“Vienna”, it should be stressed, was primarily based on the malt type. The beers of Vienna in the 1800s could be of different strength, hence the different designations in the table linked (Export, Lager, etc.). As Thausing’s book makes clear, Vienna lager (in the broad sense) also had particularities of mashing and hopping method. But the malt was the key and in this sense, the colour and flavour of Ottakringer’s recreation are authentic albeit the beer could – should IMO – be richer in taste.



5 thoughts on “Tasting Two Modern Viennas, And The Historical Ottakringer”

  1. Knowledgeable-sounding modern home brewer decoction for Vienna lager: http://beerandwinejournal.com/vienna-recipe/

    Julius Thausing’s (1882) discussion of decoction brewing, following which he gives a detailed description of Vienna’s method: https://babel.hathitrust.org/cgi/pt?id=chi.17461931;view=1up;seq=437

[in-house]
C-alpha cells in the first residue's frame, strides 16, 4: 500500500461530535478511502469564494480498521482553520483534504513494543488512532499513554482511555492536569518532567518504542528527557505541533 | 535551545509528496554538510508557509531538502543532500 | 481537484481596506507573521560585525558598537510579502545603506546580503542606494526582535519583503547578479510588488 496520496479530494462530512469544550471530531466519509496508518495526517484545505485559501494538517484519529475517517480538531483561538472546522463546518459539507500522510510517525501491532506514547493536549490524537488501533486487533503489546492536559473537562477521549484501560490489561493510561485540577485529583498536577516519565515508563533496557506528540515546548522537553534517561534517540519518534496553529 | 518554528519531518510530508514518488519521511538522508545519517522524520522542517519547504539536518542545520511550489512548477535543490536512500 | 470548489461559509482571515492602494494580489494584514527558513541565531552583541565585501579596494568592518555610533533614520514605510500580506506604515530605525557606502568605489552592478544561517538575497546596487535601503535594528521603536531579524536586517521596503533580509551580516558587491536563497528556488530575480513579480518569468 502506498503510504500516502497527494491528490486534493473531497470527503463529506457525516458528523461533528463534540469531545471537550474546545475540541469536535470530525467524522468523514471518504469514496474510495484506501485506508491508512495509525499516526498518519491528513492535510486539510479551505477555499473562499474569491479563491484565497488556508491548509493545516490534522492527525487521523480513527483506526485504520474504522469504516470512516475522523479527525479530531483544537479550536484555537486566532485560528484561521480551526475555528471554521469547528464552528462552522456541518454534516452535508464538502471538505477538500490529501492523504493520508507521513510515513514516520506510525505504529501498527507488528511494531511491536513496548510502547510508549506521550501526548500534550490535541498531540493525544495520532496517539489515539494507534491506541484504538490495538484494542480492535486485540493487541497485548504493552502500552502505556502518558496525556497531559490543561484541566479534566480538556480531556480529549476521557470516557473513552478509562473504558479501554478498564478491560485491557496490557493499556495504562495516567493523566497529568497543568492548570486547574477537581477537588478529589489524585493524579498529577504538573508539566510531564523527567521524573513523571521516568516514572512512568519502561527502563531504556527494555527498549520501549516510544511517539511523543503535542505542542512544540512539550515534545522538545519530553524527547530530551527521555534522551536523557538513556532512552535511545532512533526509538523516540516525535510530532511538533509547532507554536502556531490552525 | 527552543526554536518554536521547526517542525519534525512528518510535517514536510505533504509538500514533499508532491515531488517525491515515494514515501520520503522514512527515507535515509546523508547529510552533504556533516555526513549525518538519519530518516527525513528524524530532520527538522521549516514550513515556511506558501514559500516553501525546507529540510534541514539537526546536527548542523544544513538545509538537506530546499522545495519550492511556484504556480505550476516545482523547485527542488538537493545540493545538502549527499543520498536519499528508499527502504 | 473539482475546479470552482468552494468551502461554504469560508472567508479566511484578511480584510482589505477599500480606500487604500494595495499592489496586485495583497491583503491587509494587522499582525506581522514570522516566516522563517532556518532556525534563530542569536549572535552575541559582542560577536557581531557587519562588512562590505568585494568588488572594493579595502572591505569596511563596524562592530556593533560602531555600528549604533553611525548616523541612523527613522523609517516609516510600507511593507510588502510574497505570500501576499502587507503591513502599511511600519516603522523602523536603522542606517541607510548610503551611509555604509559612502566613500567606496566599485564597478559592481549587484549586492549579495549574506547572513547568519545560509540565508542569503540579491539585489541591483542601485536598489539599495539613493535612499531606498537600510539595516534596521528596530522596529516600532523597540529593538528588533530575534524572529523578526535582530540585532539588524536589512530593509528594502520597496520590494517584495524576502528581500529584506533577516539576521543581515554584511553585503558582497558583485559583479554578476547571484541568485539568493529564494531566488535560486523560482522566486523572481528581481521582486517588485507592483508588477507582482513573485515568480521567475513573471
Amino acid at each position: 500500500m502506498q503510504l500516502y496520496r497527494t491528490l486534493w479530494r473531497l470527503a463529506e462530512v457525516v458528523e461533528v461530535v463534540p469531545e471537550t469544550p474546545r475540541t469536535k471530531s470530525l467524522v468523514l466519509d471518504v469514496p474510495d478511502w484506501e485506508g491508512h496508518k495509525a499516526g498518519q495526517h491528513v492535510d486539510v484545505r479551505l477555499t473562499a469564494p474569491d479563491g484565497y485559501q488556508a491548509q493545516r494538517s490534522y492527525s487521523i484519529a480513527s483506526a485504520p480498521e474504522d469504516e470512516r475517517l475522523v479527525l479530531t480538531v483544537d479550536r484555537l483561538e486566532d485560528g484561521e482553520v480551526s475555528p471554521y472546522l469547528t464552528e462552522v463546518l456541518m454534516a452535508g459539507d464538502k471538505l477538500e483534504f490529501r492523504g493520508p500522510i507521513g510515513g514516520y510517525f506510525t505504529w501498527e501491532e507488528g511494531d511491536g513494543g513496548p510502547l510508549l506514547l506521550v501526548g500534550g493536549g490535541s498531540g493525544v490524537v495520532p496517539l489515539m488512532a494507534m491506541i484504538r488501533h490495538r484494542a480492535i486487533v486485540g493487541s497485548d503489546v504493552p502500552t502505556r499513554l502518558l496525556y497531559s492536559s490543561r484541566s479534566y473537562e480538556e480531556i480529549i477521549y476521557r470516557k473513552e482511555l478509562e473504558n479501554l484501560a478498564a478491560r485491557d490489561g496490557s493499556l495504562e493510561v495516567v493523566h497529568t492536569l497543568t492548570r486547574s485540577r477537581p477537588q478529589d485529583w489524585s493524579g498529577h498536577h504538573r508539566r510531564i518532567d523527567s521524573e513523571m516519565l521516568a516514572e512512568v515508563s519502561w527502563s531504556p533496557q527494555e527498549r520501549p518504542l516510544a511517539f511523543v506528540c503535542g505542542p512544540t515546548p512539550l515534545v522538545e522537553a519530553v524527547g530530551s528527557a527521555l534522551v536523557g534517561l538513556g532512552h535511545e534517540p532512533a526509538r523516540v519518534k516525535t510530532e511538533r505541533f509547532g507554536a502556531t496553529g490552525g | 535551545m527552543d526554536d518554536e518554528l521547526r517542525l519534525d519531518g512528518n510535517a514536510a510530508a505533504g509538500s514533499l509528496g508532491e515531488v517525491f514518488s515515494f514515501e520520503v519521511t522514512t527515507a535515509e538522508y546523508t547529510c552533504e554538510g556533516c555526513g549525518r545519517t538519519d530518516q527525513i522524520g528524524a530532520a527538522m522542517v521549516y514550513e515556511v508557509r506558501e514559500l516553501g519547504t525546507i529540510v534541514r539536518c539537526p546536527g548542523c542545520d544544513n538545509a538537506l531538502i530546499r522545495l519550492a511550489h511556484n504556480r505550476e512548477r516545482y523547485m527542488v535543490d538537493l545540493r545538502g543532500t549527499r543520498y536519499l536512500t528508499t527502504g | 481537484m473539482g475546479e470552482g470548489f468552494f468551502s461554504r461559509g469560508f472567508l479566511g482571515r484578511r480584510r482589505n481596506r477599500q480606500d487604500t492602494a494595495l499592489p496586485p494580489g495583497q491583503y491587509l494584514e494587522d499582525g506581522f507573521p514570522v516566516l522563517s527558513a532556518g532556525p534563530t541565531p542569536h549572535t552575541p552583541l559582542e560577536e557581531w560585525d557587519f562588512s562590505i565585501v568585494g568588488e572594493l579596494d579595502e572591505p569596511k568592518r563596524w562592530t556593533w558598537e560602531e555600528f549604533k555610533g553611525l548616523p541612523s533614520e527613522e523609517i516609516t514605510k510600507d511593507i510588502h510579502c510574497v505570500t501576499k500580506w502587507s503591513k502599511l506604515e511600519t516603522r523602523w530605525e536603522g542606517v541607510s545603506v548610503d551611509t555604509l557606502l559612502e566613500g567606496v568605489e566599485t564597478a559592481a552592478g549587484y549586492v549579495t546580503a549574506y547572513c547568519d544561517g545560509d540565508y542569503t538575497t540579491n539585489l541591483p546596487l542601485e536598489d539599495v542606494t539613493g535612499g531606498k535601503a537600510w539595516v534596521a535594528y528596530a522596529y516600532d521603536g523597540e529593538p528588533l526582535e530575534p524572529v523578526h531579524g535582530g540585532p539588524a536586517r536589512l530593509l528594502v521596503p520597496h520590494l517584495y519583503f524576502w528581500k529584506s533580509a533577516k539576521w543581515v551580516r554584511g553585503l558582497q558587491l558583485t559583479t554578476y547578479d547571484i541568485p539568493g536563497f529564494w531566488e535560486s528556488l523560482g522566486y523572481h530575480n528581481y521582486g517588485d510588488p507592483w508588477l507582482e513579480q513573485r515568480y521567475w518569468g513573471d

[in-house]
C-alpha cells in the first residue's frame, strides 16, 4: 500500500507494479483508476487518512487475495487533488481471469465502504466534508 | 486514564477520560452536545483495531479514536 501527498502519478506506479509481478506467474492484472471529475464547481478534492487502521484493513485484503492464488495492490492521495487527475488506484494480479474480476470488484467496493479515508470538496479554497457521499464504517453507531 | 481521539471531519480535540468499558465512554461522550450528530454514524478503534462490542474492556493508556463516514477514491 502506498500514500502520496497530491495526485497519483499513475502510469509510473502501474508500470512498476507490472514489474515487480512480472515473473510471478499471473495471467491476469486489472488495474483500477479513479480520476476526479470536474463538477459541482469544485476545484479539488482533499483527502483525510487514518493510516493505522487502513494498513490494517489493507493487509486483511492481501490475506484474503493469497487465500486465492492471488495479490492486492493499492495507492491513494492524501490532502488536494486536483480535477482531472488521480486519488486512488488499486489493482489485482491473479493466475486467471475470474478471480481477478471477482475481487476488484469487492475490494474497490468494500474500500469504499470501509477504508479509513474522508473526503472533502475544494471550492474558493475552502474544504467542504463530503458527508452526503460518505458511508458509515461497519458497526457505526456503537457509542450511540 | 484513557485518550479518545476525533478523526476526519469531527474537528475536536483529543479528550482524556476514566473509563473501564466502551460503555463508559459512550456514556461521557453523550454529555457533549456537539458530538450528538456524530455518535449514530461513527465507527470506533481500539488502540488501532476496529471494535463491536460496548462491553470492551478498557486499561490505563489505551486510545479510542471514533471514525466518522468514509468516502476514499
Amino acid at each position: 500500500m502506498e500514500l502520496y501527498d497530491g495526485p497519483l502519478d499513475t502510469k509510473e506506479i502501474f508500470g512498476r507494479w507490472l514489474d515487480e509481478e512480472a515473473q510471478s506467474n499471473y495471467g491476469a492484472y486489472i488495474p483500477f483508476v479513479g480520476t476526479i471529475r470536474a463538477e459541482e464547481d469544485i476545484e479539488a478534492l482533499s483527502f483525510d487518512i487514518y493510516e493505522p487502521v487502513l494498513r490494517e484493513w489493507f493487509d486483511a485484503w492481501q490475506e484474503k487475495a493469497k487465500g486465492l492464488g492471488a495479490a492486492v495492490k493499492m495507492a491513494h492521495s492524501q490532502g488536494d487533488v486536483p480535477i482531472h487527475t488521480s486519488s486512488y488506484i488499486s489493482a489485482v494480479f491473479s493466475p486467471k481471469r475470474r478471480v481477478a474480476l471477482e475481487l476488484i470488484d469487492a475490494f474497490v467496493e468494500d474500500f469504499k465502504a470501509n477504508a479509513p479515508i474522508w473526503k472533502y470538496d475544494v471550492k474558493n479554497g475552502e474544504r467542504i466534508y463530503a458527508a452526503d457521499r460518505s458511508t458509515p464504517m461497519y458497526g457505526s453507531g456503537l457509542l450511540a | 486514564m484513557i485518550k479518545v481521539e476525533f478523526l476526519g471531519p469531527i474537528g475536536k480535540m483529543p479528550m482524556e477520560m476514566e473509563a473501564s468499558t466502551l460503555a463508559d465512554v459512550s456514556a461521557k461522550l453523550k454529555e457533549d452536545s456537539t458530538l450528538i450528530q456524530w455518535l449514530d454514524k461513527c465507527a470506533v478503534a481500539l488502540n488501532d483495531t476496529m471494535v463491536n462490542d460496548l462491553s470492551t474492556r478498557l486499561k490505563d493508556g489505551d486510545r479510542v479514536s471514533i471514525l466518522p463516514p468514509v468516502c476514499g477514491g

They are basically similar as I read them, both involve raising the mash to 167 F (one says 168 F).

    Thus, while I agree like should be compared to like, I doubt what Ottakringer did was much different to 19th century decoction in the city.

    Therefore, the old beer had to be sweeter if both worts pre-fermentation have the same proportions of maltose and other simple sugars vs. dextrin.


  2. Mouthfeel is somewhat related to gravity, but the alcohol does affect the gravity more than the mouthfeel I think. A stronger brew with the same final gravity would actually feel bigger as there are more proteins and/or complex sugars, but they offset the lighter alcohol (in a gravity measurement). If you were to increase the FG in the stronger brew, it would seem even bigger. But then as you continue to increase strength, at some point (beyond 5% abv) the alcohol becomes drying and does seem to lighten the body. That’s my subjective assessment anyway.